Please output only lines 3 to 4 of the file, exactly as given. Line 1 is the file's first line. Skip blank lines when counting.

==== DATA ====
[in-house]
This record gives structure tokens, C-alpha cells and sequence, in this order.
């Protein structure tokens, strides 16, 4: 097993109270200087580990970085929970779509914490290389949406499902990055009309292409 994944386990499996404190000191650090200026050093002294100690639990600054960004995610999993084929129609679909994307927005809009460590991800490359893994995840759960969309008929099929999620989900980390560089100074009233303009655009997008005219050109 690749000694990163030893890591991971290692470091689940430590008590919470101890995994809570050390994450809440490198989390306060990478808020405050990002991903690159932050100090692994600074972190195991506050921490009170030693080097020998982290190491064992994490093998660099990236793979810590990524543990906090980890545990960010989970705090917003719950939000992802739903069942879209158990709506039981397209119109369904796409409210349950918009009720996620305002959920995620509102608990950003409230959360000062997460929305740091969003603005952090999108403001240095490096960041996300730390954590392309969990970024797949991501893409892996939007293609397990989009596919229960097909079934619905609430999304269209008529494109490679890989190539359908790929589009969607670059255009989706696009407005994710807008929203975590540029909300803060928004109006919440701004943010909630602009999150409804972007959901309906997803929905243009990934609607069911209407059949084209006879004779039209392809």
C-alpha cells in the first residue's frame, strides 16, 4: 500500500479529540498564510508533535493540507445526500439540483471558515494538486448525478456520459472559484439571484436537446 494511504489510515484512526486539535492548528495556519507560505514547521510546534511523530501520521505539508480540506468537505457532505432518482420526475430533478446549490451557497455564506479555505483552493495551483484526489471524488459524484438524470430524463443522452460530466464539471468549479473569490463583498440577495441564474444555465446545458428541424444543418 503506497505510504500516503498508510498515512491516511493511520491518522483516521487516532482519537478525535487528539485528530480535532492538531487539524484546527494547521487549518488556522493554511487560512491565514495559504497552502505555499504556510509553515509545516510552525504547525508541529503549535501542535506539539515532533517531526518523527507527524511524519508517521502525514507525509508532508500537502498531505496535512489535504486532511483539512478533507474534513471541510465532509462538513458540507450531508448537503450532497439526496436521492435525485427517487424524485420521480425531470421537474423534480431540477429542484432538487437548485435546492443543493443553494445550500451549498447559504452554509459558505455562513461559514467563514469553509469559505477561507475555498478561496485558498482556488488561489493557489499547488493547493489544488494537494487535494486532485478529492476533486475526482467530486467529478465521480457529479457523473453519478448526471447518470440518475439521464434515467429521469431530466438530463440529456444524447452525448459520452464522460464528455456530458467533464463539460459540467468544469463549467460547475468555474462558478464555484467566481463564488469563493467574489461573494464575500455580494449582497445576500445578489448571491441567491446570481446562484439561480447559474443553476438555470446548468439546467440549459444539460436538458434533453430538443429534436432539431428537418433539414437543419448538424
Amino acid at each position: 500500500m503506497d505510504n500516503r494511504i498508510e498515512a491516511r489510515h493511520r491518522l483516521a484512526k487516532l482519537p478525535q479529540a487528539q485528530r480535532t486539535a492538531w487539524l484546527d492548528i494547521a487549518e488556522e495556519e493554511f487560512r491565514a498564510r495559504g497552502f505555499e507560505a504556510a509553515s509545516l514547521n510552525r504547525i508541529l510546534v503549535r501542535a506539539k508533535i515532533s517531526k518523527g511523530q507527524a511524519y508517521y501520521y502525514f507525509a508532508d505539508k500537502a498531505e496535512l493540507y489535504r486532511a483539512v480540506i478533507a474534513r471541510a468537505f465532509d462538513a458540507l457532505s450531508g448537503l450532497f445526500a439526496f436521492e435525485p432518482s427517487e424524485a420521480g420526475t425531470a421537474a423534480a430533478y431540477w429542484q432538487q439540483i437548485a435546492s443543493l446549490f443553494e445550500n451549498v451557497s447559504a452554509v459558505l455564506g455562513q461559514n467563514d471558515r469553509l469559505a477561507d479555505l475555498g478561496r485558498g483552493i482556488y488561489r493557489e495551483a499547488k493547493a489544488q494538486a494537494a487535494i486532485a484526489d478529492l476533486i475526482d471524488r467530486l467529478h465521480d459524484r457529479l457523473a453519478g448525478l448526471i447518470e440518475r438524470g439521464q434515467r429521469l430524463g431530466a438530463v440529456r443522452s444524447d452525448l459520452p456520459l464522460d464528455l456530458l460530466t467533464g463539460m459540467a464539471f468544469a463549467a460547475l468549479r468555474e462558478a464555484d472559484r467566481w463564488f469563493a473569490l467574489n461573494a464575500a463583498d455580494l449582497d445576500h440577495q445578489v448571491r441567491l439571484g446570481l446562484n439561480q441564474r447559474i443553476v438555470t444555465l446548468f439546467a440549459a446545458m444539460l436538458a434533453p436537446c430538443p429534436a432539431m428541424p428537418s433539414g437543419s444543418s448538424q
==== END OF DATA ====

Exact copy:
């Protein structure tokens, strides 16, 4: 097993109270200087580990970085929970779509914490290389949406499902990055009309292409 994944386990499996404190000191650090200026050093002294100690639990600054960004995610999993084929129609679909994307927005809009460590991800490359893994995840759960969309008929099929999620989900980390560089100074009233303009655009997008005219050109 690749000694990163030893890591991971290692470091689940430590008590919470101890995994809570050390994450809440490198989390306060990478808020405050990002991903690159932050100090692994600074972190195991506050921490009170030693080097020998982290190491064992994490093998660099990236793979810590990524543990906090980890545990960010989970705090917003719950939000992802739903069942879209158990709506039981397209119109369904796409409210349950918009009720996620305002959920995620509102608990950003409230959360000062997460929305740091969003603005952090999108403001240095490096960041996300730390954590392309969990970024797949991501893409892996939007293609397990989009596919229960097909079934619905609430999304269209008529494109490679890989190539359908790929589009969607670059255009989706696009407005994710807008929203975590540029909300803060928004109006919440701004943010909630602009999150409804972007959901309906997803929905243009990934609607069911209407059949084209006879004779039209392809």
C-alpha cells in the first residue's frame, strides 16, 4: 500500500479529540498564510508533535493540507445526500439540483471558515494538486448525478456520459472559484439571484436537446 494511504489510515484512526486539535492548528495556519507560505514547521510546534511523530501520521505539508480540506468537505457532505432518482420526475430533478446549490451557497455564506479555505483552493495551483484526489471524488459524484438524470430524463443522452460530466464539471468549479473569490463583498440577495441564474444555465446545458428541424444543418 503506497505510504500516503498508510498515512491516511493511520491518522483516521487516532482519537478525535487528539485528530480535532492538531487539524484546527494547521487549518488556522493554511487560512491565514495559504497552502505555499504556510509553515509545516510552525504547525508541529503549535501542535506539539515532533517531526518523527507527524511524519508517521502525514507525509508532508500537502498531505496535512489535504486532511483539512478533507474534513471541510465532509462538513458540507450531508448537503450532497439526496436521492435525485427517487424524485420521480425531470421537474423534480431540477429542484432538487437548485435546492443543493443553494445550500451549498447559504452554509459558505455562513461559514467563514469553509469559505477561507475555498478561496485558498482556488488561489493557489499547488493547493489544488494537494487535494486532485478529492476533486475526482467530486467529478465521480457529479457523473453519478448526471447518470440518475439521464434515467429521469431530466438530463440529456444524447452525448459520452464522460464528455456530458467533464463539460459540467468544469463549467460547475468555474462558478464555484467566481463564488469563493467574489461573494464575500455580494449582497445576500445578489448571491441567491446570481446562484439561480447559474443553476438555470446548468439546467440549459444539460436538458434533453430538443429534436432539431428537418433539414437543419448538424